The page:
outspoken Wolf again gets the call to help out state
Lt. Gov. David Dewhurst says he joked recently with Texas Transportation Commission Chairwoman Deirdre Delisi that she should recruit retired General Electric honcho Jack Welch to restructure the Texas Department of Transportation.
Then he tossed out a name that’s more familiar to state government, and certainly familiar to Dewhurst: Austin lawyer Howard Wolf. Delisi and her fellow commissioners later agreed, and earlier this month they tapped Wolf as one of two initial members of a team tasked with restructuring TxDOT.
Much of the attention on the TxDOT shake-up has focused on the other member of that team, Jay Kimbrough, who is Gov. Rick Perry’s former chief of staff and frequent fix-it guy for struggling agencies. But don’t overlook Wolf. Wolf has done this sort of thing before. In the 1970s, he left Fulbright and Jaworski for a year to turn around Texas Air Corp., which later became Continental Airlines.
In nearly 12 years as a statewide officeholder, Dewhurst has repeatedly turned to Wolf when he needed an important job filled. He’s one of those folks around the
Capitol — sometimes lobbyists and sometimes, like Wolf, not lobbyists — who have no specific government or campaign jobs, but are known to be close to top officeholders.
Before Dewhurst ran for office, he ran an energy and investment company named Falcon Seaboard, and Wolf, who retired from Fulbright and Jaworski in 2003, would sometimes help him structure deals. After Dewhurst was elected land commissioner in 1998, he tapped Wolf to help him assess changes needed at the General Land Office.
As lieutenant governor, Dewhurst appointed Wolf to the Sunset Advisory Commission, a panel of lawmak
House Transportation Committee Chairman Joe Pickett, D-El Paso, said he hears … that Wolf isn’t afraid to dive deep into state issues.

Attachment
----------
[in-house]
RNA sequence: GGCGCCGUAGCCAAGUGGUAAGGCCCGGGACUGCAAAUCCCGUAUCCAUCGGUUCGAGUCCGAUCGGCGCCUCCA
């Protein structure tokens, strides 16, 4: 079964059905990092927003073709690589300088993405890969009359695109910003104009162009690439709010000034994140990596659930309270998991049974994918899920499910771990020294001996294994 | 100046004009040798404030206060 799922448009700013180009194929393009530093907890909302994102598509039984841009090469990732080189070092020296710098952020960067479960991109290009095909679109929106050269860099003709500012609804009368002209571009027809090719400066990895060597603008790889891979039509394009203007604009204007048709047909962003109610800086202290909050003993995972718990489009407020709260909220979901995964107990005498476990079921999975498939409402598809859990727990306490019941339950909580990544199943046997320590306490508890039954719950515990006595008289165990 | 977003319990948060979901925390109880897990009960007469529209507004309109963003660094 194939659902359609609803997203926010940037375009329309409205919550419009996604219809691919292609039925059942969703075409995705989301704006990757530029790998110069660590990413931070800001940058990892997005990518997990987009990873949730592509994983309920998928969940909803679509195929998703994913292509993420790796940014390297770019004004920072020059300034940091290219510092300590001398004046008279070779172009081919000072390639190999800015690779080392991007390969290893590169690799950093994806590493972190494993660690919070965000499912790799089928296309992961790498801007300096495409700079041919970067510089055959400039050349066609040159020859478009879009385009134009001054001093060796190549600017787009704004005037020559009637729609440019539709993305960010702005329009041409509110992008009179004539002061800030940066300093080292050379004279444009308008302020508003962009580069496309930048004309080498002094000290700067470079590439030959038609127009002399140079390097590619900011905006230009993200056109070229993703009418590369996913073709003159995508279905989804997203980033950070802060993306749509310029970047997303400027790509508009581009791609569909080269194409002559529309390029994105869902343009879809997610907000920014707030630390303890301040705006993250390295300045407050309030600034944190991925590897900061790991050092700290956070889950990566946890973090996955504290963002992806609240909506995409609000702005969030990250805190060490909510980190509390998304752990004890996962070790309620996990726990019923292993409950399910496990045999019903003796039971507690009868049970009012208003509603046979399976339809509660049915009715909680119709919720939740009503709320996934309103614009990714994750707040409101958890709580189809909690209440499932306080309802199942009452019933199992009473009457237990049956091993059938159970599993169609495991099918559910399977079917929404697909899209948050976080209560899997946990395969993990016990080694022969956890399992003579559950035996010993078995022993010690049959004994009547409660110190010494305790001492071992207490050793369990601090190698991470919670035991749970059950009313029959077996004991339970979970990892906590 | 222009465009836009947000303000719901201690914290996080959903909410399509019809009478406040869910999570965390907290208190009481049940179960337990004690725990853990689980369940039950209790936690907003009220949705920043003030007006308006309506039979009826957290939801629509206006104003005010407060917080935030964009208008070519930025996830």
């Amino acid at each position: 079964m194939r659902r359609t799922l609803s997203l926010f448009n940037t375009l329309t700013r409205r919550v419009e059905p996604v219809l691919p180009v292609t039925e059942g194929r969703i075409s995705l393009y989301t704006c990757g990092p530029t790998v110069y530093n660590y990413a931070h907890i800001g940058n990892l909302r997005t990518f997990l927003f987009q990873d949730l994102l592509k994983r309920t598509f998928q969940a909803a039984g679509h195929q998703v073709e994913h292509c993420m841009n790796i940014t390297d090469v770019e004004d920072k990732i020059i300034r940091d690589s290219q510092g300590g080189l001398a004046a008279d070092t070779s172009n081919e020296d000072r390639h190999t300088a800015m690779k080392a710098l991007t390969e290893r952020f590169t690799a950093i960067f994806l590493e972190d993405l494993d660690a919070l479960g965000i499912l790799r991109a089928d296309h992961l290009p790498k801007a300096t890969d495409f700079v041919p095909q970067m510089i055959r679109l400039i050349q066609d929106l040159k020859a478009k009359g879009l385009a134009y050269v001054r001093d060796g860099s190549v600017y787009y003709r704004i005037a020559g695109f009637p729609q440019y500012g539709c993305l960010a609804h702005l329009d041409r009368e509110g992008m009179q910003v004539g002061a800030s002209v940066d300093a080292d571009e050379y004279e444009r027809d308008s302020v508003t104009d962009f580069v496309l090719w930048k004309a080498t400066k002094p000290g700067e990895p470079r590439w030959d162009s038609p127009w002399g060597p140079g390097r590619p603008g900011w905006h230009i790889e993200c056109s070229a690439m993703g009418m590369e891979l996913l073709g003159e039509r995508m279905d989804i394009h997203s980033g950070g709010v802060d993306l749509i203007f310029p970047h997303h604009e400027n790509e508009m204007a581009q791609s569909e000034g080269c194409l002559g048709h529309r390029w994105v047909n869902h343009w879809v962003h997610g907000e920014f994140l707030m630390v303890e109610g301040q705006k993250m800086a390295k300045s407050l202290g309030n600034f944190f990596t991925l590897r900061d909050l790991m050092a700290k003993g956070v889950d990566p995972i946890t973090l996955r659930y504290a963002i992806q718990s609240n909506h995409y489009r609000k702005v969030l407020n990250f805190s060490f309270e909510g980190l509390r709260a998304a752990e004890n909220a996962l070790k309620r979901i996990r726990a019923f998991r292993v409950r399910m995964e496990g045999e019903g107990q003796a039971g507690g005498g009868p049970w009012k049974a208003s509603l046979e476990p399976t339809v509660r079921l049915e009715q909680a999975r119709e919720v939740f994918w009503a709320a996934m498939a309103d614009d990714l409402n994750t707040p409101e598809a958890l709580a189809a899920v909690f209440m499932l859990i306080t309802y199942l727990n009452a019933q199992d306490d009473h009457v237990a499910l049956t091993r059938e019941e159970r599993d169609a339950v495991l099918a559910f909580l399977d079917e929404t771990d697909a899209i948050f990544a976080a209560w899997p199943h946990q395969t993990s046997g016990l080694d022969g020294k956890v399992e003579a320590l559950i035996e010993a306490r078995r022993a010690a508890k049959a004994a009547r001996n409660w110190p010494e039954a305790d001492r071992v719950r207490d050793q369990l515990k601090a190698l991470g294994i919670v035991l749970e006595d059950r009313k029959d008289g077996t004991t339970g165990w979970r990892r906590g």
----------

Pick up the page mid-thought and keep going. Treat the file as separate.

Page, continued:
ers and members of the public that periodically reviews state agencies. He also nominated Wolf for a commission that Gov. Rick Perry tasked with recommending changes to the state tax structure in 2006.
Wolf is also the acting chairman of Falcon Seaboard. Dewhurst described Wolf’s as a nonexecutive role, and he said Falcon Seaboard’s interests have been reduced mostly to Dewhurst’s ranch, some cattle, some land and a handful of small investments. Wolf is not involved with the blind trust that holds Dewhurst’s investments in stocks and bonds, Dewhurst said.
“Howard Wolf is an example of the kind of men and women that we ought to be trying to talk into offering themselves for public service,” Dewhurst said. He also noted several times that Wolf, who was out of town this week and unavailable for comment, won’t take a salary for his TxDOT role.
Wolf will assert his independence. When the Sunset Commission reviewed the Texas Alcoholic Beverage Commission, Wolf wrote a position paper criticizing “a corrupt system that no longer serves the public interest” and that protects the wholesale distributors of alcoholic beverages in Texas. When the Dew hurst appointed chairman of the Sunset Commission, former Sen. Kim Brimer, refused Wolf’s request that his comments be included in a commission report, Wolf protested even louder.
“The system is so corrupt that it cannot tolerate someone saying that the emperor has no clothes,” Wolf said then.
Now Wolf and Kimbrough will try to modernize TxDOT’s engineerheavy leadership structure. House Transportation Committee Chairman Joe Pickett, DEl Paso, said he hears from colleagues that Wolf isn’t afraid to dive deep into state issues.
“That’s sure not a bad thing,” Pickett said.